The Minister probably recalls that during debate in the Taxation (Cross-border Trade) Bill Committee I indicated the rather extreme challenges facing HMRC—a number of colleagues and industry representatives also did so—especially if in the future it will be required to deliver a new approach to customs, including a potentially unique -in-the-world, highly experimental customs partnership. That would be coming on stream very soon after the implementation of the new customs declaration service system, and all at a time when HMRC’s headcount has been cut substantially compared with 2010.
As I put it in the Bill Committee, the customs function in the UK is arguably already overstretched. The Government have maintained that comparative analysis of its capacity is not possible, but perhaps they have not looked at the World Customs Organisation’s annual reports. The latest one suggests that the UK has about 5,000 customs officers. The Government—in fact, the Minister said this to me in Committee—have committed to providing, potentially, another 5,000, so doubling the number of customs officers. However, even with the existing load of customs declarations to process, each of the customs officers currently in HMRC has to process more than 15,000 customs declarations per annum. That is the number averaged across the workforce, and it is about 10 times as many as every US and Canadian customs officer, 15 times as many as their German counterparts and more than 30 times as many as their Australian counterparts. As I noted in Committee, although there may be issues with comparability, they would have to be enormous if that large gap could be accounted for simply through different reporting conventions.
All this is highly relevant to the statutory instrument, because we need to know that it can feasibly be implemented by an already overstretched HMRC. To finish, I ask the Minister what his assessment is of the ability of HMRC currently to detect activity that ignores, bends or breaks the customs rules and to ensure that that activity is effectively sanctioned through the use of civil administrative penalties.
I thank the shadow Minister, as always, for her participation on these occasions. I had thought that this might be a very short Committee, given that this is a highly technical change. As always, however, the hon. Lady raised important points, which I will go through.
First, the hon. Lady raised the TIIN and its accessibility—whether the URL was correct. I will have to get back to her on that, but I will certainly look into it because I recognise the importance of those assessments to her. I point out that there is no change in the scope or the penalties involved in this particular case or, indeed, in the manner of operation of this particular regime. However, it is right that that information should be properly accessible.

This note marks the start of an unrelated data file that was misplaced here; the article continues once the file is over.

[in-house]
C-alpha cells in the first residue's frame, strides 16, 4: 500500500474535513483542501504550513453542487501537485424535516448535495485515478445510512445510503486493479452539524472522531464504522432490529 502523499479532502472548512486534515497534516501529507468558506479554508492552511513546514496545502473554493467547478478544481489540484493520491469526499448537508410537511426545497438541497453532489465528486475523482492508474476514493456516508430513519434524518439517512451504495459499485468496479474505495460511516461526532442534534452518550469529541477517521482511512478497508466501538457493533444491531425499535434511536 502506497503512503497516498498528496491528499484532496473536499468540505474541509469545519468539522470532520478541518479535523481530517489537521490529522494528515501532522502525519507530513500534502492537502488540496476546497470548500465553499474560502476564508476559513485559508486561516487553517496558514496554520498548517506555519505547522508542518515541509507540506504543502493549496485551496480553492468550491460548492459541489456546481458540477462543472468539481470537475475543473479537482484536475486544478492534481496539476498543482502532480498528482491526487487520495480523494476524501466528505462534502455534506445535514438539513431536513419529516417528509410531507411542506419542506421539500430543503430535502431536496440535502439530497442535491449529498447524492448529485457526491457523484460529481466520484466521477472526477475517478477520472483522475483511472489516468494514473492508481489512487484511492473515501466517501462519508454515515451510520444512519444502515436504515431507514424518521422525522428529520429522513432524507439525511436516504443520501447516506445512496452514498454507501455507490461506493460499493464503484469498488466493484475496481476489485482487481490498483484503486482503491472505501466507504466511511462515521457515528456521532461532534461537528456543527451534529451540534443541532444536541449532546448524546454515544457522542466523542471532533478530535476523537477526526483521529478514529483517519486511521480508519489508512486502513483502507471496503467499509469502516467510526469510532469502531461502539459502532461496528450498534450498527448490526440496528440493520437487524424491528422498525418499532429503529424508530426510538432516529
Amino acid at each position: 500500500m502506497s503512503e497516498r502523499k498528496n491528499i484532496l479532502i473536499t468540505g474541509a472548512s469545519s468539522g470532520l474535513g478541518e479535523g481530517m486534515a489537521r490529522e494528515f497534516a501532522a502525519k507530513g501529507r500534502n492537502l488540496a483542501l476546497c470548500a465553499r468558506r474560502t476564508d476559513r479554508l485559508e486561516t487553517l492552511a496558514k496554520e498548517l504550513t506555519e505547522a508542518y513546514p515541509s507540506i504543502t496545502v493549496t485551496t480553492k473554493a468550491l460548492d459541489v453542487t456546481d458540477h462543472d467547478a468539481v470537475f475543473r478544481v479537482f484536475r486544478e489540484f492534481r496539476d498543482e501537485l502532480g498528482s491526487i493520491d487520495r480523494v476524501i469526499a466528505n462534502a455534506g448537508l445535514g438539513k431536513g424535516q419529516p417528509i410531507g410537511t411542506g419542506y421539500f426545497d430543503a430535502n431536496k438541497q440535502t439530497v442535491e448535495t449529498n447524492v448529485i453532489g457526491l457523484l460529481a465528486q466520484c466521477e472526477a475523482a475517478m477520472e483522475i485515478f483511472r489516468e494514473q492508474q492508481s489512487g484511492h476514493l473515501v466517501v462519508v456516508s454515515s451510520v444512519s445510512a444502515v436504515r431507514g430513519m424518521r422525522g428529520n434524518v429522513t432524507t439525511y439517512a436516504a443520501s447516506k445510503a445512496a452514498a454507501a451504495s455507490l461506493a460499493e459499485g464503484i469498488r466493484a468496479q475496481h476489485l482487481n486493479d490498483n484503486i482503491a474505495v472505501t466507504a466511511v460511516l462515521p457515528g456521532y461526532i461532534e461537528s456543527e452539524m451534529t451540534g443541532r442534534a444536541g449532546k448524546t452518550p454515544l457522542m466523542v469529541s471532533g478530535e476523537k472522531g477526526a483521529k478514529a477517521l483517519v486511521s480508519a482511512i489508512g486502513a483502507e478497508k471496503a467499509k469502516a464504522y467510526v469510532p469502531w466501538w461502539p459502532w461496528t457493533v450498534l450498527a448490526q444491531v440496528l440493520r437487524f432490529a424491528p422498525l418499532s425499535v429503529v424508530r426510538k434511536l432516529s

The hon. Lady asked why it had taken so long—since 2016, in fact—to bring in this measure. The answer is that until recently the legal advice, such as it was, was that there was not actually a requirement to make this change as the cross-reference was fairly obvious. However, more recent advice has suggested that we should make the change.
The hon. Lady asked about the number of penalties issued under this regime. Between March 2015 and 2016 a total of 466 penalties were issued, with a total value of £577,712; since the UCC was introduced, in 2016-17, 345 penalties have been issued.
The hon. Lady asked about the capacity of HMRC to handle the penalties and this particular regime. I point her to the fact that HMRC, as she knows, has an outstanding record on avoidance, evasion and non-compliance: £175 billion has been brought in or protected since 2010, and we have one of the lowest tax gaps, at 6%, in the world. I am confident that it is well resourced for this. She asked specifically about the number of HMRC staff who will be available. As she mentioned, there will be up to 5,000 additional staff, given the Brexit changes and the customs changes that are to follow. That is not a figure that the Treasury has brought forward; it is a figure that the head of HMRC has come forward with. We and my right hon. Friend the Chancellor of the Exchequer have made it clear that we will ensure that sufficient funding and resources are available for HMRC to carry out the important work that it will have, going forward. That is why last year about £45 million was made available to HMRC for Brexit-related matters and, in the recent spring statement, the Chancellor made it clear that a further £260 million will be made available for the next year.
The hon. Lady referred to the number of cases being handled by customs officers in the United States and Canada. Of course, those are different regimes, with different elements to them, but perhaps it is just indicative of the efficiency of HMRC and customs that they cover such a large amount of work with an efficient number of personnel. On that note, I hope that we can agree the order.
Question put and agreed to.